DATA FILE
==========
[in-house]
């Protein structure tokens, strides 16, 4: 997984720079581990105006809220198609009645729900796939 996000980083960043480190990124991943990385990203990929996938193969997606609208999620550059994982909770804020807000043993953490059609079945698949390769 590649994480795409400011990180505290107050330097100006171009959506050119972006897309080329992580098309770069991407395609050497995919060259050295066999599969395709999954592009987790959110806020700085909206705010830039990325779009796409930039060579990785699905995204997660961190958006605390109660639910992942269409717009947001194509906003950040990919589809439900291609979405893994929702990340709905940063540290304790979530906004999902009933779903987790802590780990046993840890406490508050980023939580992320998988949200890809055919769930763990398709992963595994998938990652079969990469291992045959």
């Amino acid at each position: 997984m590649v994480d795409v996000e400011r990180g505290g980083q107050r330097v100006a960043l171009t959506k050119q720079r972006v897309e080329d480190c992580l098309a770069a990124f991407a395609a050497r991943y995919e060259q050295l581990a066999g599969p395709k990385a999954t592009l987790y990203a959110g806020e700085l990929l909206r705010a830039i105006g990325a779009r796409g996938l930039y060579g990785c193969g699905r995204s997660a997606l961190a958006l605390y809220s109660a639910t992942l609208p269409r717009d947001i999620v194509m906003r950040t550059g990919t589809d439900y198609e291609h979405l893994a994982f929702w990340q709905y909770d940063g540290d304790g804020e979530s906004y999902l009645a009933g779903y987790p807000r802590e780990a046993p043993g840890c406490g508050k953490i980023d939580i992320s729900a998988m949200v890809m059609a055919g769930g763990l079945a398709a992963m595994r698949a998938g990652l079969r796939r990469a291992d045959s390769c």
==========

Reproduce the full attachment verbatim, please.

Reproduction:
[in-house]
């Protein structure tokens, strides 16, 4: 997984720079581990105006809220198609009645729900796939 996000980083960043480190990124991943990385990203990929996938193969997606609208999620550059994982909770804020807000043993953490059609079945698949390769 590649994480795409400011990180505290107050330097100006171009959506050119972006897309080329992580098309770069991407395609050497995919060259050295066999599969395709999954592009987790959110806020700085909206705010830039990325779009796409930039060579990785699905995204997660961190958006605390109660639910992942269409717009947001194509906003950040990919589809439900291609979405893994929702990340709905940063540290304790979530906004999902009933779903987790802590780990046993840890406490508050980023939580992320998988949200890809055919769930763990398709992963595994998938990652079969990469291992045959």
């Amino acid at each position: 997984m590649v994480d795409v996000e400011r990180g505290g980083q107050r330097v100006a960043l171009t959506k050119q720079r972006v897309e080329d480190c992580l098309a770069a990124f991407a395609a050497r991943y995919e060259q050295l581990a066999g599969p395709k990385a999954t592009l987790y990203a959110g806020e700085l990929l909206r705010a830039i105006g990325a779009r796409g996938l930039y060579g990785c193969g699905r995204s997660a997606l961190a958006l605390y809220s109660a639910t992942l609208p269409r717009d947001i999620v194509m906003r950040t550059g990919t589809d439900y198609e291609h979405l893994a994982f929702w990340q709905y909770d940063g540290d304790g804020e979530s906004y999902l009645a009933g779903y987790p807000r802590e780990a046993p043993g840890c406490g508050k953490i980023d939580i992320s729900a998988m949200v890809m059609a055919g769930g763990l079945a398709a992963m595994r698949a998938g990652l079969r796939r990469a291992d045959s390769c």